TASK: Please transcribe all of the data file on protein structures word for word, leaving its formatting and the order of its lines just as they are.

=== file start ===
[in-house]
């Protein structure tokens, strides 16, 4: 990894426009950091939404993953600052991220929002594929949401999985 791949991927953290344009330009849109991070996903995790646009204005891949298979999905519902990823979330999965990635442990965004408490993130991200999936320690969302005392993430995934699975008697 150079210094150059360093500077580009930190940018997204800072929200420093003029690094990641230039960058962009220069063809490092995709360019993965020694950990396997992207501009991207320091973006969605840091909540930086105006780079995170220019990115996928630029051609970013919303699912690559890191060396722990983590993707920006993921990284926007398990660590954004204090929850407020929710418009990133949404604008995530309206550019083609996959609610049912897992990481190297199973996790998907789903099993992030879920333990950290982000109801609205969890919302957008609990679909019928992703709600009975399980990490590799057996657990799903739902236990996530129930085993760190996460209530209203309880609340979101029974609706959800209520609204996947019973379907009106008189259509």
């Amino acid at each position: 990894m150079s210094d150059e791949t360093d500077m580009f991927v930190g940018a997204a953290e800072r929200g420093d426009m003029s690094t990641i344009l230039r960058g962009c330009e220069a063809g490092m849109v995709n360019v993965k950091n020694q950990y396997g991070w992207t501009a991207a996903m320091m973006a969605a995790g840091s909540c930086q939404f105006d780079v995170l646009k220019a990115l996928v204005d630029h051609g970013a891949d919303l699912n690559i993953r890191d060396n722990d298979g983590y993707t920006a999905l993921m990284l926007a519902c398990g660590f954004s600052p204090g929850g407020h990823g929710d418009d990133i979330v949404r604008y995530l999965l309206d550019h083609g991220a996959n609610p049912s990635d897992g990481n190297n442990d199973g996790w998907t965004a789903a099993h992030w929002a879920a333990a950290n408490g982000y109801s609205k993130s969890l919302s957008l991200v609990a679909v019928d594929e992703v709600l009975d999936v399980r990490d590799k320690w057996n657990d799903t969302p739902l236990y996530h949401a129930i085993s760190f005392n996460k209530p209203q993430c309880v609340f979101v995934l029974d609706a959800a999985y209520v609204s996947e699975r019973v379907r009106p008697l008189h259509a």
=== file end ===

[in-house]
């Protein structure tokens, strides 16, 4: 990894426009950091939404993953600052991220929002594929949401999985 791949991927953290344009330009849109991070996903995790646009204005891949298979999905519902990823979330999965990635442990965004408490993130991200999936320690969302005392993430995934699975008697 150079210094150059360093500077580009930190940018997204800072929200420093003029690094990641230039960058962009220069063809490092995709360019993965020694950990396997992207501009991207320091973006969605840091909540930086105006780079995170220019990115996928630029051609970013919303699912690559890191060396722990983590993707920006993921990284926007398990660590954004204090929850407020929710418009990133949404604008995530309206550019083609996959609610049912897992990481190297199973996790998907789903099993992030879920333990950290982000109801609205969890919302957008609990679909019928992703709600009975399980990490590799057996657990799903739902236990996530129930085993760190996460209530209203309880609340979101029974609706959800209520609204996947019973379907009106008189259509």
């Amino acid at each position: 990894m150079s210094d150059e791949t360093d500077m580009f991927v930190g940018a997204a953290e800072r929200g420093d426009m003029s690094t990641i344009l230039r960058g962009c330009e220069a063809g490092m849109v995709n360019v993965k950091n020694q950990y396997g991070w992207t501009a991207a996903m320091m973006a969605a995790g840091s909540c930086q939404f105006d780079v995170l646009k220019a990115l996928v204005d630029h051609g970013a891949d919303l699912n690559i993953r890191d060396n722990d298979g983590y993707t920006a999905l993921m990284l926007a519902c398990g660590f954004s600052p204090g929850g407020h990823g929710d418009d990133i979330v949404r604008y995530l999965l309206d550019h083609g991220a996959n609610p049912s990635d897992g990481n190297n442990d199973g996790w998907t965004a789903a099993h992030w929002a879920a333990a950290n408490g982000y109801s609205k993130s969890l919302s957008l991200v609990a679909v019928d594929e992703v709600l009975d999936v399980r990490d590799k320690w057996n657990d799903t969302p739902l236990y996530h949401a129930i085993s760190f005392n996460k209530p209203q993430c309880v609340f979101v995934l029974d609706a959800a999985y209520v609204s996947e699975r019973v379907r009106p008697l008189h259509a």